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ERIC Number: ED026020
Record Type: RIE
Publication Date: 1968-Dec-5
Pages: 13
Abstractor: N/A
Reference Count: 0
The Harvard-Yale-Columbia Intensive Summer Studies Program. The Disadvantaged Student in Graduate School.
Stahmer, Harold M.
The Harvard-Yale-Columbia Intensive Summer Studies Program (ISSP) was established in 1965 to prepare students from predominantly black and selected southern white colleges for graduate study in the arts and sciences, law, medicine, and related fields. In 1966, 59% and in 1967, 71% of the ISSP class went on to graduate school. The original plan involved 8 weeks of intensive post-baccalaureate training but in 1968 it was modified to include students who had completed their sophomore and junior years, and to add an 8-week faculty audit program for Negro college professors wishing to strengthen their educational and teaching abilities. Repeated involvement in ISSP appears to be the most effective and least expensive means of developing teachers and administrators qualified for appointment at white institutions who may also return to strengthen predominantly black colleges. ISSP, essentially a stop-gap effort, is funded by the Carnegie Corporation and the Ford Foundation, but massive federal support is required for similar programs since many foundations lack enough money for and interest in establishing them. The black academic community wants to join in the control, teaching and sponsorship of programs such as ISSP. Integration of graduate school staffs, 91% of which are currently white, would help to establish fruitful relationships between black and white professors and institutions as well as create environments that would benefit disadvantaged students both academically and psychologically. (WM)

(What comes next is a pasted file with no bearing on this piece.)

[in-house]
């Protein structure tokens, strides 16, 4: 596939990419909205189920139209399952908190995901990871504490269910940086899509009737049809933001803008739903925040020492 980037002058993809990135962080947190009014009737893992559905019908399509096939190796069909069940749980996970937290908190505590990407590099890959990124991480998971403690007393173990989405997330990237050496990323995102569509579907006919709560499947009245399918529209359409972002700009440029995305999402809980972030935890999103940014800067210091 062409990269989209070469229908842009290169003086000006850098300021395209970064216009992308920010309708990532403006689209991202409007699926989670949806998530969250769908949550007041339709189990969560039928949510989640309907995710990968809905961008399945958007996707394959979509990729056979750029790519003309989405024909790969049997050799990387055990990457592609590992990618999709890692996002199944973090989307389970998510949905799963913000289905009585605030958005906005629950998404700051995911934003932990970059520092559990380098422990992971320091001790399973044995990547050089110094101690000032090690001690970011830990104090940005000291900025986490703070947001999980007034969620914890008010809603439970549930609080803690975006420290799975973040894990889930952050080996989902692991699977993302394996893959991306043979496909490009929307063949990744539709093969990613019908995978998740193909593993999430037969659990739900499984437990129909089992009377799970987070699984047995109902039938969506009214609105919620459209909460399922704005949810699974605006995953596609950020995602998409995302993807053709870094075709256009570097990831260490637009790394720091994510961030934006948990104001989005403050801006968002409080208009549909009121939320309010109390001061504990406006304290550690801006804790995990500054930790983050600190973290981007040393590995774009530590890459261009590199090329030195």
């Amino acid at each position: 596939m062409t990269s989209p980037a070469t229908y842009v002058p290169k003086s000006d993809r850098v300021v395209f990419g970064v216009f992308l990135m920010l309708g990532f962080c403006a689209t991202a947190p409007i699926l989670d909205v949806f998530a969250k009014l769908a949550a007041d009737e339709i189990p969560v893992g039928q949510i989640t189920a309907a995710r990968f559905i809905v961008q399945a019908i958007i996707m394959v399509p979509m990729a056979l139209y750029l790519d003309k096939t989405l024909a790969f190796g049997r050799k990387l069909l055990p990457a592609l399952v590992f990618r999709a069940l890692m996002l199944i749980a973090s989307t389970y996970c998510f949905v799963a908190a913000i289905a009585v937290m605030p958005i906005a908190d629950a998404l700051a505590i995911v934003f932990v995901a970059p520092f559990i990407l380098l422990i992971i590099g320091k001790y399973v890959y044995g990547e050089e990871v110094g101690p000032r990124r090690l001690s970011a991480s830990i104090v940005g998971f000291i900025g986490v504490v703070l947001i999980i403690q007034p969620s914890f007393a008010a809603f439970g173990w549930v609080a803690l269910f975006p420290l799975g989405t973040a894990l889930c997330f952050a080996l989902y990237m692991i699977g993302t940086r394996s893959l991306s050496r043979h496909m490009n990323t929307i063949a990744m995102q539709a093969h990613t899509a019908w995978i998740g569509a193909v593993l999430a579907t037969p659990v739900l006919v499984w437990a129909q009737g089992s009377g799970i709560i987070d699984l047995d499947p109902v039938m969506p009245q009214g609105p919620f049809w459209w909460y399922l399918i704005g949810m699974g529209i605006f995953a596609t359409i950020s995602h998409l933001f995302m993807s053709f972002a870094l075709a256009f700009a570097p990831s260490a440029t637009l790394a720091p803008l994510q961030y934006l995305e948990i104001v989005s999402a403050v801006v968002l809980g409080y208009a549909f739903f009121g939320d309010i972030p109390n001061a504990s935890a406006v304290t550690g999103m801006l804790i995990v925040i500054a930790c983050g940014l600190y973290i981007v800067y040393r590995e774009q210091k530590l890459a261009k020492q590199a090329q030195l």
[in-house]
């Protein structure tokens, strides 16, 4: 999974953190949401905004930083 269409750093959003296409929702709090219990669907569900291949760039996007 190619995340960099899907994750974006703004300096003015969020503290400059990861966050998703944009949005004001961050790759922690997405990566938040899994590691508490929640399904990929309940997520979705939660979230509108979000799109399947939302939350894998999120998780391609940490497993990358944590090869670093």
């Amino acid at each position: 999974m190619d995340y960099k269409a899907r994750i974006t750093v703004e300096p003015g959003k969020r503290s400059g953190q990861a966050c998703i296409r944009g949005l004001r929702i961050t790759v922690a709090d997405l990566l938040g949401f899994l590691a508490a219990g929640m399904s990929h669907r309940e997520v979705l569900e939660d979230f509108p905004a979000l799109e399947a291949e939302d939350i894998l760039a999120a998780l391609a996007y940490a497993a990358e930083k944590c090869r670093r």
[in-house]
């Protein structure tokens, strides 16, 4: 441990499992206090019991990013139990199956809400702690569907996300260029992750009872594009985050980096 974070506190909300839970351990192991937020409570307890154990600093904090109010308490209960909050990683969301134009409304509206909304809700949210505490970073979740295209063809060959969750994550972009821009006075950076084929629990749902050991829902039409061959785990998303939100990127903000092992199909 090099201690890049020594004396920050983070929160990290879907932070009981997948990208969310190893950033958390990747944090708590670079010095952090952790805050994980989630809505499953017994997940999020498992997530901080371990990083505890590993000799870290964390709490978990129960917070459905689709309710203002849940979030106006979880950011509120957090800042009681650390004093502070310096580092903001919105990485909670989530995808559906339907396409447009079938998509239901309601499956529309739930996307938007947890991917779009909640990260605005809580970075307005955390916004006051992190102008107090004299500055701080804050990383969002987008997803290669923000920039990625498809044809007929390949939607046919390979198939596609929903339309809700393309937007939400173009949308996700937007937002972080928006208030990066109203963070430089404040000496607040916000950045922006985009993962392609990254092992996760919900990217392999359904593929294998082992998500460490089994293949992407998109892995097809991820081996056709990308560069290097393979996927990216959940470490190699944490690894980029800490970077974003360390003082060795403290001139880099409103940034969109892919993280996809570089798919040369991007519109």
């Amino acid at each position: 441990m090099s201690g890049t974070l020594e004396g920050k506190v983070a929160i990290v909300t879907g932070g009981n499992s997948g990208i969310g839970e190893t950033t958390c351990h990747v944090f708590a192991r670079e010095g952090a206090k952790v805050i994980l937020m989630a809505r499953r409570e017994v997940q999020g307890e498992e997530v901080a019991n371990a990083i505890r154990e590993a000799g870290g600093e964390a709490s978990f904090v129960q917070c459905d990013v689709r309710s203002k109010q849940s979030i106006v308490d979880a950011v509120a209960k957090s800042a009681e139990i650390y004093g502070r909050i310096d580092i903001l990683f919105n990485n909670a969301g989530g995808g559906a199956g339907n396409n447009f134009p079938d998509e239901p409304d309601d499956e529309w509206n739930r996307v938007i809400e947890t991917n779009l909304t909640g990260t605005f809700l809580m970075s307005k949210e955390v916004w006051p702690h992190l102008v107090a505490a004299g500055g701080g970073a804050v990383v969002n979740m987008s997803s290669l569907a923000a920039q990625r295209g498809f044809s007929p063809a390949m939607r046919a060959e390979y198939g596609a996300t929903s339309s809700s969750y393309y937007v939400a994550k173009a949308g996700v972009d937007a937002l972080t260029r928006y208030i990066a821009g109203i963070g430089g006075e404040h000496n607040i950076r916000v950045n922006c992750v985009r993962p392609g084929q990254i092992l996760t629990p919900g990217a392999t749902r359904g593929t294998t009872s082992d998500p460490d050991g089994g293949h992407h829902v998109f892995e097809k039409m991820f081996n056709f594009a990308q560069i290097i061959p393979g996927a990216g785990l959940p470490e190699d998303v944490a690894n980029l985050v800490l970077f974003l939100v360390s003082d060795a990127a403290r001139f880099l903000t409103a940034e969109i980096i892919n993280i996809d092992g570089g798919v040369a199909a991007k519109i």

Publication Type: N/A
Education Level: N/A
Audience: N/A
Language: N/A
Sponsor: N/A
Authoring Institution: N/A
Note: Panel paper presented at 8th Annual Meeting of Council of Graduate Schools in the US, San Francisco, California, December 5, 1968.